Life
Who: George Francis Alexander Seymour, 7th Marquess of Hertford (October 20, 1871 – February 16, 1940)
George Seymour, 7th Marquess of Hertford, was the son of Hugh Seymour, 6th Marquess of Hertford. Seymour became a Lieutenant in the Warwickshire regiment before joining the Black Watch. He became Earl of Yarmouth in 1884 and the 7th Marquess of Hertford in 1901. In 1895 he arrived at the sugar district of Mackay, Queensland, Australia, taking up a small mixed farm. Despite his senior rank and status, the local population showed him little respect, scandalised by his behaviour. The local paper called him a ‘skirt dancer’ and local memory is of him performing dances in a sequined outfit with butterfly wings and of hosting male-only parties on his isolated property. Seymour seems to have returned to England for Queen Victoria's Jubilee then travelled to the US, where he married Alice C. Thaw of Pittsburgh on 27 April 1903; their childless marriage was annulled in 1908 on the grounds of non-consummation. Alice Cornelia Thaw (January 2, 1880 – May 8, 1955) was an American philanthropist, born to William Thaw, Sr. and Mary Sibbet Copley. She was the younger sister of Harry Kendall Thaw. Lord Hertford filed for bankruptcy in 1910 and inherited Ragley Hall and its large Warwickshire estate in 1912, but never lived there, preferring the high life in London. Lord Hertford died in 1940, aged 68 and childless, and his titles passed to his nephew, Hugh Seymour.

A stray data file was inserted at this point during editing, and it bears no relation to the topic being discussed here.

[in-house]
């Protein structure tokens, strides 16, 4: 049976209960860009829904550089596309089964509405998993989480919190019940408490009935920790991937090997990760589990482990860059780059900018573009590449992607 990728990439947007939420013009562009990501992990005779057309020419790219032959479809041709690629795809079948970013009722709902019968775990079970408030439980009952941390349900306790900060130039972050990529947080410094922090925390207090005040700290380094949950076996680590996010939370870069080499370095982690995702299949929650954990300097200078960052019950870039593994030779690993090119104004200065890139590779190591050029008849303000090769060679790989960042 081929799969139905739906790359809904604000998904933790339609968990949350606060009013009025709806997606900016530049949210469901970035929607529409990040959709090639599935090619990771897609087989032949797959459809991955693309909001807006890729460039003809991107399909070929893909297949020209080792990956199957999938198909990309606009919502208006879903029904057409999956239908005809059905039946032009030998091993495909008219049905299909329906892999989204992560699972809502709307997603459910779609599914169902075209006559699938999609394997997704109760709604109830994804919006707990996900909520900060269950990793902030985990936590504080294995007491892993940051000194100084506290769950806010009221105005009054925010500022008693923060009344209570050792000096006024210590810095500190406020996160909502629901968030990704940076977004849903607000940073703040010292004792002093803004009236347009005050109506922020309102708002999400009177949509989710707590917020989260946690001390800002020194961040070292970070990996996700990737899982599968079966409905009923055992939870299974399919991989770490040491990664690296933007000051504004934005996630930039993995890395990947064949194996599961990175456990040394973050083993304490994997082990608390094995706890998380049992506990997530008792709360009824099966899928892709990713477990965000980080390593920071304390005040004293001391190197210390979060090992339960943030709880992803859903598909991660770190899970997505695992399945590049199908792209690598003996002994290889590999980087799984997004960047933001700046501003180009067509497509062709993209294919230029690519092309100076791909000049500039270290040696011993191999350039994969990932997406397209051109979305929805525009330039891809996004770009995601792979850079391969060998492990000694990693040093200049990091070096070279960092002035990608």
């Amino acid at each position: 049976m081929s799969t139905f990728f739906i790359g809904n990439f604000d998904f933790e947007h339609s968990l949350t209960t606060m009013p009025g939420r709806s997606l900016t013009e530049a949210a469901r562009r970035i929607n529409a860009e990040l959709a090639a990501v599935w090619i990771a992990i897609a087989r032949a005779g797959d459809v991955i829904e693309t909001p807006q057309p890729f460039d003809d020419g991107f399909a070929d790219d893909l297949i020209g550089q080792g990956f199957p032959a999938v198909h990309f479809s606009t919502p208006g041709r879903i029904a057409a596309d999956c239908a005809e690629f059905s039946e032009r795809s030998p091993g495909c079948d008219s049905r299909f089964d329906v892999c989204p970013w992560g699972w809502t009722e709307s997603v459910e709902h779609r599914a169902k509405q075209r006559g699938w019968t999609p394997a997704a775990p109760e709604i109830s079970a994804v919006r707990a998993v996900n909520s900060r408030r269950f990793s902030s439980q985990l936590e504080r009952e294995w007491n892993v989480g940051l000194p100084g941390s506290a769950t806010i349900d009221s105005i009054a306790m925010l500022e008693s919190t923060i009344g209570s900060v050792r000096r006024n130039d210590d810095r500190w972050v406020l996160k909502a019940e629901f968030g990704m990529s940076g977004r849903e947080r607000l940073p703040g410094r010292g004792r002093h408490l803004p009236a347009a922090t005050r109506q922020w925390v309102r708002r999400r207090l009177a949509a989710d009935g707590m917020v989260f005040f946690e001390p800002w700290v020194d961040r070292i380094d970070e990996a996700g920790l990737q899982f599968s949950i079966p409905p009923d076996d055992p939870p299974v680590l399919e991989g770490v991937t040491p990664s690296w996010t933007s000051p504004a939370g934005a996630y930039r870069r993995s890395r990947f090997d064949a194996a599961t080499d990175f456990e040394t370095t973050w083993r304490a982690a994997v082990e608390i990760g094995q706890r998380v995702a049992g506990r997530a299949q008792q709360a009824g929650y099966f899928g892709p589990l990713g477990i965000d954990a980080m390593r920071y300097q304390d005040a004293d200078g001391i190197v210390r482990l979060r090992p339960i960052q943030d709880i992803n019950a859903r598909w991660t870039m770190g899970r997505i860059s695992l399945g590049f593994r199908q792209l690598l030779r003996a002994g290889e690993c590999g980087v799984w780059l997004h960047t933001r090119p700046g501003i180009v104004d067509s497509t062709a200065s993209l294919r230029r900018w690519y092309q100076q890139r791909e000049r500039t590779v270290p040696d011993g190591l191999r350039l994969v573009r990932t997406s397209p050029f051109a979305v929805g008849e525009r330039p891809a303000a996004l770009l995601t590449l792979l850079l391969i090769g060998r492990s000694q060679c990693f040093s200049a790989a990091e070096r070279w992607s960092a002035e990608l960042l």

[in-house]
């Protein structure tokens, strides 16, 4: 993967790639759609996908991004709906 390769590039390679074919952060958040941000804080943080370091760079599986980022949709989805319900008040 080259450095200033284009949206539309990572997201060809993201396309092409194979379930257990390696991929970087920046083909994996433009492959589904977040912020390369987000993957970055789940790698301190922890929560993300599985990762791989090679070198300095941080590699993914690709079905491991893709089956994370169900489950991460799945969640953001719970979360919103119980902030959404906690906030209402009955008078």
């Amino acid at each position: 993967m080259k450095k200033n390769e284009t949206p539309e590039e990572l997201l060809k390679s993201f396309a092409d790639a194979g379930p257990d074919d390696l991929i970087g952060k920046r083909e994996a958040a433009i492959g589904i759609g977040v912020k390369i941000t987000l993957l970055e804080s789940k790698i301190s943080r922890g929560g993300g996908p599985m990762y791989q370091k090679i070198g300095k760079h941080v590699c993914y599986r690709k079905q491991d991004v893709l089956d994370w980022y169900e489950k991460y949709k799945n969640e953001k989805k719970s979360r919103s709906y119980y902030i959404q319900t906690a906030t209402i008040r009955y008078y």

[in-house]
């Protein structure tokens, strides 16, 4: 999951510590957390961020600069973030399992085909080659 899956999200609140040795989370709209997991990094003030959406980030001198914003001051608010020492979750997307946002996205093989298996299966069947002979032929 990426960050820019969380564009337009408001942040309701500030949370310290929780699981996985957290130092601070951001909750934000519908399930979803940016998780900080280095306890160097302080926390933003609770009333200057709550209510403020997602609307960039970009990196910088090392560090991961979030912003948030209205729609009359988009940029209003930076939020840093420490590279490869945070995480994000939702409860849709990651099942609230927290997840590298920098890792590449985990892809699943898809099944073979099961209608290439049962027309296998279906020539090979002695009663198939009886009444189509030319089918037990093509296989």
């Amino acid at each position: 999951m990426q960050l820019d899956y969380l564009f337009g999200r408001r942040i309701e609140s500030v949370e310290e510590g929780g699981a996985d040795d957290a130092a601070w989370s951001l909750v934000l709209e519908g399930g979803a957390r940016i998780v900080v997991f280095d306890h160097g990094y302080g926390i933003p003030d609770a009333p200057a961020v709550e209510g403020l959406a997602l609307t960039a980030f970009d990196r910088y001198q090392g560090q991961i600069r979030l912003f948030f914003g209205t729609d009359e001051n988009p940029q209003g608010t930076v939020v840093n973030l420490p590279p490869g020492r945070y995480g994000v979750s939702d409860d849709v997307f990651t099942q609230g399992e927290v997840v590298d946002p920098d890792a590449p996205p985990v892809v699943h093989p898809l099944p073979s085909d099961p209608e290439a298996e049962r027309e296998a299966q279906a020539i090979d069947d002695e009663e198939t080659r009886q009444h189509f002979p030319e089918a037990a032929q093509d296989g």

Queer Places, Vol. 2 edited by Elisa Rolle
ISBN-13: 978-1532906312
ISBN-10: 1532906315
Release Date: July 24, 2016
CreateSpace Store: https://www.createspace.com/6228833
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Wallace Maynard "Wally" Cox was an American comedian and actor, particularly associated with the early years of television in the United States.
Born: December 6, 1924, Detroit, Michigan, United States
Died: February 15, 1973, Hollywood, Los Angeles, California, United States
Education: Denby High School
Lived: 53 W. 57th St., New York, NY 10019, USA (40.76595, -73.98029)
Buried: Death Valley, California, along with those of his close friend, actor Marlon Brando (ashes)
Buried alongside: Marlon Brando
Find A Grave Memorial# 2538
Height: 1.68 m
Books: My life as a small boy, The Tenth Life of Osiris Oaks
Spouse: Patricia Tiernan (m. 1967–1973), Milagros Tirado Fink (m. 1963–1966), Marilyn Gennaro (m. 1954–1961)